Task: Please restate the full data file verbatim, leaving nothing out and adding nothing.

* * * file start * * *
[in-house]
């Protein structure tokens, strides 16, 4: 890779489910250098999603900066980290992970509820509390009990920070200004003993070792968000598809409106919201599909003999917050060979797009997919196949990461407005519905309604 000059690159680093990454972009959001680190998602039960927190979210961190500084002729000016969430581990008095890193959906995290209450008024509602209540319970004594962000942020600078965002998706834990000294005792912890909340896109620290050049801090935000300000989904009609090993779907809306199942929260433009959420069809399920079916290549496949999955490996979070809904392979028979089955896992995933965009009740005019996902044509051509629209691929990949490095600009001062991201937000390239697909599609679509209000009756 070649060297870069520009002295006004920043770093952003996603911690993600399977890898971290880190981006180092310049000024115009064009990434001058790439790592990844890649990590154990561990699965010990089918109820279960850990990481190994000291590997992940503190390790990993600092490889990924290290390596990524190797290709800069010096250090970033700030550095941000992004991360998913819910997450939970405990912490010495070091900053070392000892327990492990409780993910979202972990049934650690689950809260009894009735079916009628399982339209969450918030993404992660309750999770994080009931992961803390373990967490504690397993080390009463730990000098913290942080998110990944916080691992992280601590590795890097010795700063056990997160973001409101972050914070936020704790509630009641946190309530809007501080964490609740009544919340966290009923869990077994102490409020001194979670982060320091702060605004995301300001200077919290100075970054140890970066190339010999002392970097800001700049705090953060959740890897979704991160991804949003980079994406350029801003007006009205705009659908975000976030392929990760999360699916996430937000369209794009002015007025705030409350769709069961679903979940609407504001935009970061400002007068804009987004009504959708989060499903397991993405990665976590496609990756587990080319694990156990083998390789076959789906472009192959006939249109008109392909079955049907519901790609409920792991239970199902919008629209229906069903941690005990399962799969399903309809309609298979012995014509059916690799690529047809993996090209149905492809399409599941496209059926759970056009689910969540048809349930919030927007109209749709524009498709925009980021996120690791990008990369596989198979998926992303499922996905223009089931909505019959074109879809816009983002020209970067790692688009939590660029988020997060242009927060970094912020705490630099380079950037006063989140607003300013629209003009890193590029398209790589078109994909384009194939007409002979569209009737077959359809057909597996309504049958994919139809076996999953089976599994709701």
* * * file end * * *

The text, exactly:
[in-house]
């Protein structure tokens, strides 16, 4: 890779489910250098999603900066980290992970509820509390009990920070200004003993070792968000598809409106919201599909003999917050060979797009997919196949990461407005519905309604 000059690159680093990454972009959001680190998602039960927190979210961190500084002729000016969430581990008095890193959906995290209450008024509602209540319970004594962000942020600078965002998706834990000294005792912890909340896109620290050049801090935000300000989904009609090993779907809306199942929260433009959420069809399920079916290549496949999955490996979070809904392979028979089955896992995933965009009740005019996902044509051509629209691929990949490095600009001062991201937000390239697909599609679509209000009756 070649060297870069520009002295006004920043770093952003996603911690993600399977890898971290880190981006180092310049000024115009064009990434001058790439790592990844890649990590154990561990699965010990089918109820279960850990990481190994000291590997992940503190390790990993600092490889990924290290390596990524190797290709800069010096250090970033700030550095941000992004991360998913819910997450939970405990912490010495070091900053070392000892327990492990409780993910979202972990049934650690689950809260009894009735079916009628399982339209969450918030993404992660309750999770994080009931992961803390373990967490504690397993080390009463730990000098913290942080998110990944916080691992992280601590590795890097010795700063056990997160973001409101972050914070936020704790509630009641946190309530809007501080964490609740009544919340966290009923869990077994102490409020001194979670982060320091702060605004995301300001200077919290100075970054140890970066190339010999002392970097800001700049705090953060959740890897979704991160991804949003980079994406350029801003007006009205705009659908975000976030392929990760999360699916996430937000369209794009002015007025705030409350769709069961679903979940609407504001935009970061400002007068804009987004009504959708989060499903397991993405990665976590496609990756587990080319694990156990083998390789076959789906472009192959006939249109008109392909079955049907519901790609409920792991239970199902919008629209229906069903941690005990399962799969399903309809309609298979012995014509059916690799690529047809993996090209149905492809399409599941496209059926759970056009689910969540048809349930919030927007109209749709524009498709925009980021996120690791990008990369596989198979998926992303499922996905223009089931909505019959074109879809816009983002020209970067790692688009939590660029988020997060242009927060970094912020705490630099380079950037006063989140607003300013629209003009890193590029398209790589078109994909384009194939007409002979569209009737077959359809057909597996309504049958994919139809076996999953089976599994709701």